With only a few minor bugs that still needed to be resolved, we decided to launch the challenge on May 31. Orit was working on finding a server to host our challenge. Due to time constraints and security concerns, various hosting companies could not supply the needed requirements. Eventually, we received a web server from Tel Aviv University for our challenge.
Finally – the big launch!
We did our last checks and fixed a few minor bugs. On May 31 we were finally ready to launch. In the evening of the same day, we had hundreds of unique visitors from different cities from around Israel, and even some from abroad. Thousands of pages were viewed, and each player tried to hack our website in various ways. No matter what the hackers (players) tried to do to our website, it remained up and running. We made a “Contact Us” page with a Gmail account that we opened in order to help people with various issues.
In the end, all of our hard work paid off, people participated in our challenge and they loved it!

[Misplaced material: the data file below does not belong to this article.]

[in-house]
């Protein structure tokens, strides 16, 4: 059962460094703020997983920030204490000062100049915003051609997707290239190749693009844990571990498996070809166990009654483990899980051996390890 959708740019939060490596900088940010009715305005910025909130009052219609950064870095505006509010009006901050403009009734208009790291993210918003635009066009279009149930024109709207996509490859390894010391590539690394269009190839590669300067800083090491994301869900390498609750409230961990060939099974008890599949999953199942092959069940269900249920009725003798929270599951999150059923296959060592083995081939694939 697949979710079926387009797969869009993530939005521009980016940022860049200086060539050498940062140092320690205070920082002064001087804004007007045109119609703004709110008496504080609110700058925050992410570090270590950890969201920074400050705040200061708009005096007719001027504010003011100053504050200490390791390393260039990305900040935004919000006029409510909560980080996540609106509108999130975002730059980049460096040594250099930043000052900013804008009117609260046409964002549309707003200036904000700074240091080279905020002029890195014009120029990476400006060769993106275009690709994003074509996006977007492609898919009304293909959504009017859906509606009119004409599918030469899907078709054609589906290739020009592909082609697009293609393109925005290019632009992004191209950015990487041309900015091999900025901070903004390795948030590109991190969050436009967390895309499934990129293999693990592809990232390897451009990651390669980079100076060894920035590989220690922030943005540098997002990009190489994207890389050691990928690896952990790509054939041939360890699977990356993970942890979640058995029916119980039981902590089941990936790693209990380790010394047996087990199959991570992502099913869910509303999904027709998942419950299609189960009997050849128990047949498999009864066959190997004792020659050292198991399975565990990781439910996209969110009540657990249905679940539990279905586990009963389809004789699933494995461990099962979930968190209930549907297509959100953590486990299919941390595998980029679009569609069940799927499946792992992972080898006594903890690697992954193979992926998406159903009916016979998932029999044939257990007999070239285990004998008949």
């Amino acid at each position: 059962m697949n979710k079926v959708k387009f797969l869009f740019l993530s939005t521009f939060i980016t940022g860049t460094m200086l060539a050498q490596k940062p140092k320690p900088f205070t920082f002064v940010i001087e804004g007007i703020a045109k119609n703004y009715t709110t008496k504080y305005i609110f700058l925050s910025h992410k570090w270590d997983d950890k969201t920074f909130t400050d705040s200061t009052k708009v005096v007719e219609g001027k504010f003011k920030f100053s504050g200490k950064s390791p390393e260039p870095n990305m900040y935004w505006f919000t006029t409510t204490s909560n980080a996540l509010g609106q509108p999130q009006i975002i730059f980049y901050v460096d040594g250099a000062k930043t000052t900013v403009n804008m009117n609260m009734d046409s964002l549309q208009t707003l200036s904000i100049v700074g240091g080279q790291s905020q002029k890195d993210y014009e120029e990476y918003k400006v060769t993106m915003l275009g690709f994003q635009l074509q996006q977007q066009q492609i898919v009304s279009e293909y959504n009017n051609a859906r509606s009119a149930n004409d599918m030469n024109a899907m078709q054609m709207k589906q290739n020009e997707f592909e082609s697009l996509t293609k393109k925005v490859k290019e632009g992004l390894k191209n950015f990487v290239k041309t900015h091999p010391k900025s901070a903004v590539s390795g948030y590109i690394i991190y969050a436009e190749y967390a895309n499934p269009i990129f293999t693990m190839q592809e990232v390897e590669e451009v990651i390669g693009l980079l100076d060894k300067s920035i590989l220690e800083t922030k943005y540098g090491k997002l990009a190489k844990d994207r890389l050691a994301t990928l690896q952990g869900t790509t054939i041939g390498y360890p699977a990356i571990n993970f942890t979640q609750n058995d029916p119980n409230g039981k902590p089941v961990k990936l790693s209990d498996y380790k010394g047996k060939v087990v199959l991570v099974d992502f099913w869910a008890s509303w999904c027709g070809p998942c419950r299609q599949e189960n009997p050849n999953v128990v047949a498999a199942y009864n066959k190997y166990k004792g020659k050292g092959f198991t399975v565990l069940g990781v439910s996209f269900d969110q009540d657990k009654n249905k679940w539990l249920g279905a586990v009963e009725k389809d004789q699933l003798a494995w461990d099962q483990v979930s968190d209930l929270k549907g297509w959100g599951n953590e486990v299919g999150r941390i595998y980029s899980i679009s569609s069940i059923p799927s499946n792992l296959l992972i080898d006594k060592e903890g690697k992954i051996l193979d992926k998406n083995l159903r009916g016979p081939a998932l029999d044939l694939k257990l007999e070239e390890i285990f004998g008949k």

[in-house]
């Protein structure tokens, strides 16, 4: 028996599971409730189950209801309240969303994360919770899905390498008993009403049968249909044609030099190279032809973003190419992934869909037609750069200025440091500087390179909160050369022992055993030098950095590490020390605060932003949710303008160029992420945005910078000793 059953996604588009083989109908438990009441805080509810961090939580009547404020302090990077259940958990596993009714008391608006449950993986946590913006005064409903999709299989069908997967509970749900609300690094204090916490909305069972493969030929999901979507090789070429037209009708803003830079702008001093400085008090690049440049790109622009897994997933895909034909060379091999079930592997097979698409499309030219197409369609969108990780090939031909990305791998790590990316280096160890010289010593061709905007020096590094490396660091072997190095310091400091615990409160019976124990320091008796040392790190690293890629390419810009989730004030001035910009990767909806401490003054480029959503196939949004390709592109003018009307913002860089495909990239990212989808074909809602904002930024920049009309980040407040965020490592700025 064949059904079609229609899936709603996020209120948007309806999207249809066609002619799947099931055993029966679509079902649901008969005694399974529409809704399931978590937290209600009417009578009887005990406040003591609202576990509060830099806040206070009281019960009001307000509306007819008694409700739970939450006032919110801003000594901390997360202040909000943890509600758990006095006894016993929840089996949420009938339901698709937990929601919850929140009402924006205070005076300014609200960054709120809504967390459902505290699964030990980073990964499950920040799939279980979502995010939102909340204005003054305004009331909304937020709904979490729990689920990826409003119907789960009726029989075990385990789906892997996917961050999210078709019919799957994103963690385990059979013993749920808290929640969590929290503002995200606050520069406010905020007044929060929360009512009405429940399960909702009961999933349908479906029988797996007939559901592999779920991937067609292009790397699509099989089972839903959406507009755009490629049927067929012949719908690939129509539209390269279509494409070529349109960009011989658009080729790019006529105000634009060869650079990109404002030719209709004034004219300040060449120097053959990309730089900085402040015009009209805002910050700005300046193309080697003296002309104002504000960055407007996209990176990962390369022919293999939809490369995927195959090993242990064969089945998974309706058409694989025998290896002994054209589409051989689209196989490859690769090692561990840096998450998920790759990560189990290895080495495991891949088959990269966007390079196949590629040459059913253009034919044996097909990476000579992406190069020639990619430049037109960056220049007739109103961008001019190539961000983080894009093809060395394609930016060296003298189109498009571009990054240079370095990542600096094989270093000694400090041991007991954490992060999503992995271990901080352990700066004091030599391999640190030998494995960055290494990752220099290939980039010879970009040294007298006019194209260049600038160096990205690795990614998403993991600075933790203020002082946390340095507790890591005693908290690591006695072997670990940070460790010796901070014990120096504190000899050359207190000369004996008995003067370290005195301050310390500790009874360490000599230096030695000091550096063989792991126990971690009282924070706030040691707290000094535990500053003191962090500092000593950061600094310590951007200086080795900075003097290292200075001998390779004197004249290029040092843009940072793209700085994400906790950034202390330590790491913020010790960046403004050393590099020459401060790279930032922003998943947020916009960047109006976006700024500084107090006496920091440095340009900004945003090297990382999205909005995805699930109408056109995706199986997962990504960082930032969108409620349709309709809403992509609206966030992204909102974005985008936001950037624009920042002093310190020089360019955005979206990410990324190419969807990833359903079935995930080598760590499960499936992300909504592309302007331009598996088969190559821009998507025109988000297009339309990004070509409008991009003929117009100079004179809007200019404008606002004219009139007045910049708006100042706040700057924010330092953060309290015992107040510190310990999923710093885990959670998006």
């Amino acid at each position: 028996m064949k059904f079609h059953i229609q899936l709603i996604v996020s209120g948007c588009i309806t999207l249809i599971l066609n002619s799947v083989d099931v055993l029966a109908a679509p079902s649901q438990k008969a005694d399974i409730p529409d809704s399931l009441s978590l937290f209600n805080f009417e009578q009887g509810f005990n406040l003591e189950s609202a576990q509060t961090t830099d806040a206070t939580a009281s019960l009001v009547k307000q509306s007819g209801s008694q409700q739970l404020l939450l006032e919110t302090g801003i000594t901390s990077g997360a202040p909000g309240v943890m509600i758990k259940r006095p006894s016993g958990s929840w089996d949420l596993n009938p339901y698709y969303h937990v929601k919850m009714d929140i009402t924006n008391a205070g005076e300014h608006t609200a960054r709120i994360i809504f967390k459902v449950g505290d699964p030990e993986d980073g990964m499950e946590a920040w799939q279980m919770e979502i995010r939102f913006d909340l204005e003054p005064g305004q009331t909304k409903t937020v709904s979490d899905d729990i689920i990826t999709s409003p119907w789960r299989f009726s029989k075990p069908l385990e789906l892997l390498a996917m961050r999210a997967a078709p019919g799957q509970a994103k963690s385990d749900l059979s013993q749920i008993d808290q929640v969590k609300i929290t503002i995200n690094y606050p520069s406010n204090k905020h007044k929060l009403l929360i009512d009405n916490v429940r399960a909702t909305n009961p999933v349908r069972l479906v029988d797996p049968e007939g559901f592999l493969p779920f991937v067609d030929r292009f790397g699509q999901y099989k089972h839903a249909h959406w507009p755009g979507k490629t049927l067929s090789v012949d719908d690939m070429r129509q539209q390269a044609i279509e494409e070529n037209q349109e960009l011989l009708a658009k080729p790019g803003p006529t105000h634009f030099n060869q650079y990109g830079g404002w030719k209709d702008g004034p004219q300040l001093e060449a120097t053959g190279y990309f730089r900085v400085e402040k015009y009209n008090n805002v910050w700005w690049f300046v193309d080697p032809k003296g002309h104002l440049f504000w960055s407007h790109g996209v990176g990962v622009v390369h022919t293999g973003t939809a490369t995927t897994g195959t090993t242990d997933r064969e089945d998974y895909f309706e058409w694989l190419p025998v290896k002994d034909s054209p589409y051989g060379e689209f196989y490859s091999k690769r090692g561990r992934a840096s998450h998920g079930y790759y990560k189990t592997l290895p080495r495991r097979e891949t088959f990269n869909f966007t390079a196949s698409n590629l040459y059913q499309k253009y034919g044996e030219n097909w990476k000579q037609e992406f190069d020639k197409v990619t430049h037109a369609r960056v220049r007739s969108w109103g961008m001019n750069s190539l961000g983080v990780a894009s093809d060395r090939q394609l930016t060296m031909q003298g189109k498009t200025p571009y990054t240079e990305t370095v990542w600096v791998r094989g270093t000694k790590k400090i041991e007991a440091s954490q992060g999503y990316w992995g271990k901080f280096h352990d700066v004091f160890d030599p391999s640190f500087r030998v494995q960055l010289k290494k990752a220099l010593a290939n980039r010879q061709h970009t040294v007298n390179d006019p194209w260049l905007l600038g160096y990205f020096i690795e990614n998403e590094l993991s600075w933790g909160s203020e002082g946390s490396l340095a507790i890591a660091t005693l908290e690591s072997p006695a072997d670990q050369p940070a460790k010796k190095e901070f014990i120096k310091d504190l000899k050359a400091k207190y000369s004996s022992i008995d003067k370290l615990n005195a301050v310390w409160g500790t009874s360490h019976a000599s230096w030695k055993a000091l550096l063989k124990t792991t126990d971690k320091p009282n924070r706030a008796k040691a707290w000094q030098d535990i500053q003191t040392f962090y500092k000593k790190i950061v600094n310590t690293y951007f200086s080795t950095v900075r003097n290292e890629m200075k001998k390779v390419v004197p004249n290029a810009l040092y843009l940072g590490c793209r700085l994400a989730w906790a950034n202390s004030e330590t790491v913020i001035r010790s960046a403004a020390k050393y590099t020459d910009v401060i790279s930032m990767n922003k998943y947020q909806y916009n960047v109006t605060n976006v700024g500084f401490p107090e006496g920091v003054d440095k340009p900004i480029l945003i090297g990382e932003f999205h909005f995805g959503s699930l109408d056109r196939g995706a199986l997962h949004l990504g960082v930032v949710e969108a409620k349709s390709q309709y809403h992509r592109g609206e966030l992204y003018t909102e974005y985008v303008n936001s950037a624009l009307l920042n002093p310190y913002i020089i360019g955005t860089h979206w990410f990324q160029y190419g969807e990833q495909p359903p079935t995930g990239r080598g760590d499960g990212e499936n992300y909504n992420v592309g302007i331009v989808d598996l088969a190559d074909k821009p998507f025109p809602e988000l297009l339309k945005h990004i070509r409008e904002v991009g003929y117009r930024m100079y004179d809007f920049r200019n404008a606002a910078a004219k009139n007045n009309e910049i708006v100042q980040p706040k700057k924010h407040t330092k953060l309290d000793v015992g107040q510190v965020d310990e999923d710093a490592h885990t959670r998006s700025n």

We managed to hit our target. We aimed for ~90 people to participate in the Security Challenge at the conference and out of the 330 people who registered, 84 completed our pre–challenge successfully.
After all this hard work, we felt proud and had a great feeling of accomplishment. Now we are back to our day-to-day job. We hope that we will get a chance to realize another project like this again in the future!
Our biggest lesson is that if you set your mind to something, you can really achieve great things and everything is possible.
It always seems impossible until it is done. Nelson Mandela
We wouldn’t have succeeded without the support of the following great people and we would like to thank:
- Orit Bezalel, our manager, who believed in us from the beginning, and who kept our spirits high throughout this project with wise words and tasty chocolates.
- Gad Akuka for checking our website for security vulnerabilities.
- Vadim Tomnikov for helping us with Angular issues
- Oran Almog for helping us with the UI and giving us tips
- Genady Podgaetsky and Vitaly Vainer for making some time for us to try to solve our challenge and give us their feedback.
- Haya Rubinstein and Malca Sagal for helping us with the English in our website.
- Merav Simhi and Orna Kleinmann for giving us this opportunity.
Omri, Nathan, Anna, Micha, Adam, Asaf and Avishai.